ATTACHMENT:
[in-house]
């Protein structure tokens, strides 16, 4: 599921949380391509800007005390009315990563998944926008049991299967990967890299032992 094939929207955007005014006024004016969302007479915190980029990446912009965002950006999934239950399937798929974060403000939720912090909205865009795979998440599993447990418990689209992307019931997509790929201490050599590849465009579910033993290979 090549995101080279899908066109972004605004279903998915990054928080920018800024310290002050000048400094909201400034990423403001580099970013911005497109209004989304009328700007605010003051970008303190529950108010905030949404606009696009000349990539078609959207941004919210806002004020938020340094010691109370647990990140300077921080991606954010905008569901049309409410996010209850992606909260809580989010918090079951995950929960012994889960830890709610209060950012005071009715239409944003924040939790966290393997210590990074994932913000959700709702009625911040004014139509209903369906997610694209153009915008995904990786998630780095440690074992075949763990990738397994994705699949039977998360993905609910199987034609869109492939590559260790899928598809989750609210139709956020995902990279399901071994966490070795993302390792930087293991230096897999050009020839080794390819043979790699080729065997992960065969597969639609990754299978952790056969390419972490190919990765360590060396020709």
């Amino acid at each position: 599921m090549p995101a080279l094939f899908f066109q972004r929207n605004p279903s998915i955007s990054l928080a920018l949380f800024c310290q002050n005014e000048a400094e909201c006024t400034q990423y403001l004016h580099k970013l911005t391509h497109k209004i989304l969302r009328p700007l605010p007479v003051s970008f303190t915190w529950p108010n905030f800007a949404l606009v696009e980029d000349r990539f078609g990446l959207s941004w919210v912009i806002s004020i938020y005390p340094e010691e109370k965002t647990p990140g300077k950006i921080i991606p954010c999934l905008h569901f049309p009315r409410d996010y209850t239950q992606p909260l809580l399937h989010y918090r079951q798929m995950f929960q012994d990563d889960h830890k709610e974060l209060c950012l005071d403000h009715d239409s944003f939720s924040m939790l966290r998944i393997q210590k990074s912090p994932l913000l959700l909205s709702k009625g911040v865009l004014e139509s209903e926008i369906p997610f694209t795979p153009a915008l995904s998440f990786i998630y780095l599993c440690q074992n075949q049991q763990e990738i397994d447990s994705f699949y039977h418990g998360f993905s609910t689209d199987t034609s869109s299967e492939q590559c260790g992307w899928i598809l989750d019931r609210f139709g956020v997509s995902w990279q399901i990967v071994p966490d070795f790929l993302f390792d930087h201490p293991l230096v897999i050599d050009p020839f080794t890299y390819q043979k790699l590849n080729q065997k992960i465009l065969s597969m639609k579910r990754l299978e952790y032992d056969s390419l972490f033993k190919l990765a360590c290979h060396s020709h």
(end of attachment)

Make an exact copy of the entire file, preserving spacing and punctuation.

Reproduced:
[in-house]
């Protein structure tokens, strides 16, 4: 599921949380391509800007005390009315990563998944926008049991299967990967890299032992 094939929207955007005014006024004016969302007479915190980029990446912009965002950006999934239950399937798929974060403000939720912090909205865009795979998440599993447990418990689209992307019931997509790929201490050599590849465009579910033993290979 090549995101080279899908066109972004605004279903998915990054928080920018800024310290002050000048400094909201400034990423403001580099970013911005497109209004989304009328700007605010003051970008303190529950108010905030949404606009696009000349990539078609959207941004919210806002004020938020340094010691109370647990990140300077921080991606954010905008569901049309409410996010209850992606909260809580989010918090079951995950929960012994889960830890709610209060950012005071009715239409944003924040939790966290393997210590990074994932913000959700709702009625911040004014139509209903369906997610694209153009915008995904990786998630780095440690074992075949763990990738397994994705699949039977998360993905609910199987034609869109492939590559260790899928598809989750609210139709956020995902990279399901071994966490070795993302390792930087293991230096897999050009020839080794390819043979790699080729065997992960065969597969639609990754299978952790056969390419972490190919990765360590060396020709």
């Amino acid at each position: 599921m090549p995101a080279l094939f899908f066109q972004r929207n605004p279903s998915i955007s990054l928080a920018l949380f800024c310290q002050n005014e000048a400094e909201c006024t400034q990423y403001l004016h580099k970013l911005t391509h497109k209004i989304l969302r009328p700007l605010p007479v003051s970008f303190t915190w529950p108010n905030f800007a949404l606009v696009e980029d000349r990539f078609g990446l959207s941004w919210v912009i806002s004020i938020y005390p340094e010691e109370k965002t647990p990140g300077k950006i921080i991606p954010c999934l905008h569901f049309p009315r409410d996010y209850t239950q992606p909260l809580l399937h989010y918090r079951q798929m995950f929960q012994d990563d889960h830890k709610e974060l209060c950012l005071d403000h009715d239409s944003f939720s924040m939790l966290r998944i393997q210590k990074s912090p994932l913000l959700l909205s709702k009625g911040v865009l004014e139509s209903e926008i369906p997610f694209t795979p153009a915008l995904s998440f990786i998630y780095l599993c440690q074992n075949q049991q763990e990738i397994d447990s994705f699949y039977h418990g998360f993905s609910t689209d199987t034609s869109s299967e492939q590559c260790g992307w899928i598809l989750d019931r609210f139709g956020v997509s995902w990279q399901i990967v071994p966490d070795f790929l993302f390792d930087h201490p293991l230096v897999i050599d050009p020839f080794t890299y390819q043979k790699l590849n080729q065997k992960i465009l065969s597969m639609k579910r990754l299978e952790y032992d056969s390419l972490f033993k190919l990765a360590c290979h060396s020709h």